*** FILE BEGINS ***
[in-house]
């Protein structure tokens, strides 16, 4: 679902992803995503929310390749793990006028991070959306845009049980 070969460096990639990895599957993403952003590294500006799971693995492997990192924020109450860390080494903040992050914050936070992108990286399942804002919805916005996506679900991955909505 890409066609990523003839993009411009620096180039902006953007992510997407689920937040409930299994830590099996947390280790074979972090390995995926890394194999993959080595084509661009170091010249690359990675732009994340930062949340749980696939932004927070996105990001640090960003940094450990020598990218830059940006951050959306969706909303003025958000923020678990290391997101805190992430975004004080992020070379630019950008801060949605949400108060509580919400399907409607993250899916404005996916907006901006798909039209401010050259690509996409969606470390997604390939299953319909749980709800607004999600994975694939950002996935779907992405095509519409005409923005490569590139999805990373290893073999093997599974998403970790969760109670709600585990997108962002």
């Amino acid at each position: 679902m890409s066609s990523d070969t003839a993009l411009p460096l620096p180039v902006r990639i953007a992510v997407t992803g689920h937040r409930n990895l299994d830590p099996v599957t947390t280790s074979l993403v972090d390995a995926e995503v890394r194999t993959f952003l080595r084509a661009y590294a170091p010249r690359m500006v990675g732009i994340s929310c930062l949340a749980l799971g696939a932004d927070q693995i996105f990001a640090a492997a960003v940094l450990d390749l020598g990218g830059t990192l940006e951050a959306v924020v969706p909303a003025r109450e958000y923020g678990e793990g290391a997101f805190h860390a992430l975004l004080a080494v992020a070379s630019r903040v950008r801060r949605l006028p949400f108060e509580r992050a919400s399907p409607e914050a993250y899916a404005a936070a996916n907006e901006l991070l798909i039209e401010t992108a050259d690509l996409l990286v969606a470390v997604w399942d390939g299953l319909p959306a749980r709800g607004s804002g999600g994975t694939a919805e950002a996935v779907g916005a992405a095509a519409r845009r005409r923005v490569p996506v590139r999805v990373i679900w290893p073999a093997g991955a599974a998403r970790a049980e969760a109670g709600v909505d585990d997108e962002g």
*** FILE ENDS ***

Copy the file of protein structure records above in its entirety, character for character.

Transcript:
[in-house]
């Protein structure tokens, strides 16, 4: 679902992803995503929310390749793990006028991070959306845009049980 070969460096990639990895599957993403952003590294500006799971693995492997990192924020109450860390080494903040992050914050936070992108990286399942804002919805916005996506679900991955909505 890409066609990523003839993009411009620096180039902006953007992510997407689920937040409930299994830590099996947390280790074979972090390995995926890394194999993959080595084509661009170091010249690359990675732009994340930062949340749980696939932004927070996105990001640090960003940094450990020598990218830059940006951050959306969706909303003025958000923020678990290391997101805190992430975004004080992020070379630019950008801060949605949400108060509580919400399907409607993250899916404005996916907006901006798909039209401010050259690509996409969606470390997604390939299953319909749980709800607004999600994975694939950002996935779907992405095509519409005409923005490569590139999805990373290893073999093997599974998403970790969760109670709600585990997108962002």
């Amino acid at each position: 679902m890409s066609s990523d070969t003839a993009l411009p460096l620096p180039v902006r990639i953007a992510v997407t992803g689920h937040r409930n990895l299994d830590p099996v599957t947390t280790s074979l993403v972090d390995a995926e995503v890394r194999t993959f952003l080595r084509a661009y590294a170091p010249r690359m500006v990675g732009i994340s929310c930062l949340a749980l799971g696939a932004d927070q693995i996105f990001a640090a492997a960003v940094l450990d390749l020598g990218g830059t990192l940006e951050a959306v924020v969706p909303a003025r109450e958000y923020g678990e793990g290391a997101f805190h860390a992430l975004l004080a080494v992020a070379s630019r903040v950008r801060r949605l006028p949400f108060e509580r992050a919400s399907p409607e914050a993250y899916a404005a936070a996916n907006e901006l991070l798909i039209e401010t992108a050259d690509l996409l990286v969606a470390v997604w399942d390939g299953l319909p959306a749980r709800g607004s804002g999600g994975t694939a919805e950002a996935v779907g916005a992405a095509a519409r845009r005409r923005v490569p996506v590139r999805v990373i679900w290893p073999a093997g991955a599974a998403r970790a049980e969760a109670g709600v909505d585990d997108e962002g």